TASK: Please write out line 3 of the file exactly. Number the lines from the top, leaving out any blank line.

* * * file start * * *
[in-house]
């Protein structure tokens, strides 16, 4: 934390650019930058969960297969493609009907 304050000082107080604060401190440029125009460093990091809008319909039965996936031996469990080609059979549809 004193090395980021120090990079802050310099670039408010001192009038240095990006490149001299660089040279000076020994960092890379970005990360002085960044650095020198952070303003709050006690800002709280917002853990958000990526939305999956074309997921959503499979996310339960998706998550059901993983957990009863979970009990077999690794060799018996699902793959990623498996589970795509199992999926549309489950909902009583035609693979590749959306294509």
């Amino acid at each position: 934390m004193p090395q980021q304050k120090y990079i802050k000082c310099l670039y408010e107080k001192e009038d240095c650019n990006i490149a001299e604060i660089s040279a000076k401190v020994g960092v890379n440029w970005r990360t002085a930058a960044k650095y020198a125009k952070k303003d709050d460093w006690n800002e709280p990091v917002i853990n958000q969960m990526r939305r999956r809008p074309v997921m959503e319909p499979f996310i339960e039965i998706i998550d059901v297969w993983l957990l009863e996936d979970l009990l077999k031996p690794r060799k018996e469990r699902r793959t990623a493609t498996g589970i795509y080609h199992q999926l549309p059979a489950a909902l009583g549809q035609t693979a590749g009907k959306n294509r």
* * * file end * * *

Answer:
């Amino acid at each position: 934390m004193p090395q980021q304050k120090y990079i802050k000082c310099l670039y408010e107080k001192e009038d240095c650019n990006i490149a001299e604060i660089s040279a000076k401190v020994g960092v890379n440029w970005r990360t002085a930058a960044k650095y020198a125009k952070k303003d709050d460093w006690n800002e709280p990091v917002i853990n958000q969960m990526r939305r999956r809008p074309v997921m959503e319909p499979f996310i339960e039965i998706i998550d059901v297969w993983l957990l009863e996936d979970l009990l077999k031996p690794r060799k018996e469990r699902r793959t990623a493609t498996g589970i795509y080609h199992q999926l549309p059979a489950a909902l009583g549809q035609t693979a590749g009907k959306n294509r």